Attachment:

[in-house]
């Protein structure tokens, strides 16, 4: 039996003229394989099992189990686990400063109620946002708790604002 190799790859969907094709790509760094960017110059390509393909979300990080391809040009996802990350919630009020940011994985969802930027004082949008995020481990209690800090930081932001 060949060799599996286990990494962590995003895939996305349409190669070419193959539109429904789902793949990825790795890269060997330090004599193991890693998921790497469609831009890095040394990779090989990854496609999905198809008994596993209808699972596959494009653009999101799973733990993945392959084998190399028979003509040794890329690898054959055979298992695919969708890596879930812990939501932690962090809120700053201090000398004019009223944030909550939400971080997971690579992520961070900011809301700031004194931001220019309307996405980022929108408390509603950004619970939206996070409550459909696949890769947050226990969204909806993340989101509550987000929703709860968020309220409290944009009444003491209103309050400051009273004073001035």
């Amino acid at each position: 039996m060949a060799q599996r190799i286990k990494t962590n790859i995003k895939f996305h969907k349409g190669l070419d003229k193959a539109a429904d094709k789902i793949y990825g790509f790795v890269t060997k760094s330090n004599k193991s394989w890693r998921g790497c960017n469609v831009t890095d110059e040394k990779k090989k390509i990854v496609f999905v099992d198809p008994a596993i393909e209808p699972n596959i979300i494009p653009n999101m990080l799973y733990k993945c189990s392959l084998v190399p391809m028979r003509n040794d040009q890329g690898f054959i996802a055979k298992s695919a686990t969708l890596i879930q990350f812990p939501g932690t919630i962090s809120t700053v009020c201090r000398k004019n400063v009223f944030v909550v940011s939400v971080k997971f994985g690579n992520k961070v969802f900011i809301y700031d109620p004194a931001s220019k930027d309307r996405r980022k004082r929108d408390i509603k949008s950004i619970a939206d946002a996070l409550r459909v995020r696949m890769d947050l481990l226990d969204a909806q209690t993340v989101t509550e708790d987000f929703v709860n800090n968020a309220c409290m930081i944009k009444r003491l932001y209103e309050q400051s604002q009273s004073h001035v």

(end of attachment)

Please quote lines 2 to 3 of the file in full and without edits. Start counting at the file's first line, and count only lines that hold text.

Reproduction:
């Protein structure tokens, strides 16, 4: 039996003229394989099992189990686990400063109620946002708790604002 190799790859969907094709790509760094960017110059390509393909979300990080391809040009996802990350919630009020940011994985969802930027004082949008995020481990209690800090930081932001 060949060799599996286990990494962590995003895939996305349409190669070419193959539109429904789902793949990825790795890269060997330090004599193991890693998921790497469609831009890095040394990779090989990854496609999905198809008994596993209808699972596959494009653009999101799973733990993945392959084998190399028979003509040794890329690898054959055979298992695919969708890596879930812990939501932690962090809120700053201090000398004019009223944030909550939400971080997971690579992520961070900011809301700031004194931001220019309307996405980022929108408390509603950004619970939206996070409550459909696949890769947050226990969204909806993340989101509550987000929703709860968020309220409290944009009444003491209103309050400051009273004073001035």
């Amino acid at each position: 039996m060949a060799q599996r190799i286990k990494t962590n790859i995003k895939f996305h969907k349409g190669l070419d003229k193959a539109a429904d094709k789902i793949y990825g790509f790795v890269t060997k760094s330090n004599k193991s394989w890693r998921g790497c960017n469609v831009t890095d110059e040394k990779k090989k390509i990854v496609f999905v099992d198809p008994a596993i393909e209808p699972n596959i979300i494009p653009n999101m990080l799973y733990k993945c189990s392959l084998v190399p391809m028979r003509n040794d040009q890329g690898f054959i996802a055979k298992s695919a686990t969708l890596i879930q990350f812990p939501g932690t919630i962090s809120t700053v009020c201090r000398k004019n400063v009223f944030v909550v940011s939400v971080k997971f994985g690579n992520k961070v969802f900011i809301y700031d109620p004194a931001s220019k930027d309307r996405r980022k004082r929108d408390i509603k949008s950004i619970a939206d946002a996070l409550r459909v995020r696949m890769d947050l481990l226990d969204a909806q209690t993340v989101t509550e708790d987000f929703v709860n800090n968020a309220c409290m930081i944009k009444r003491l932001y209103e309050q400051s604002q009273s004073h001035v």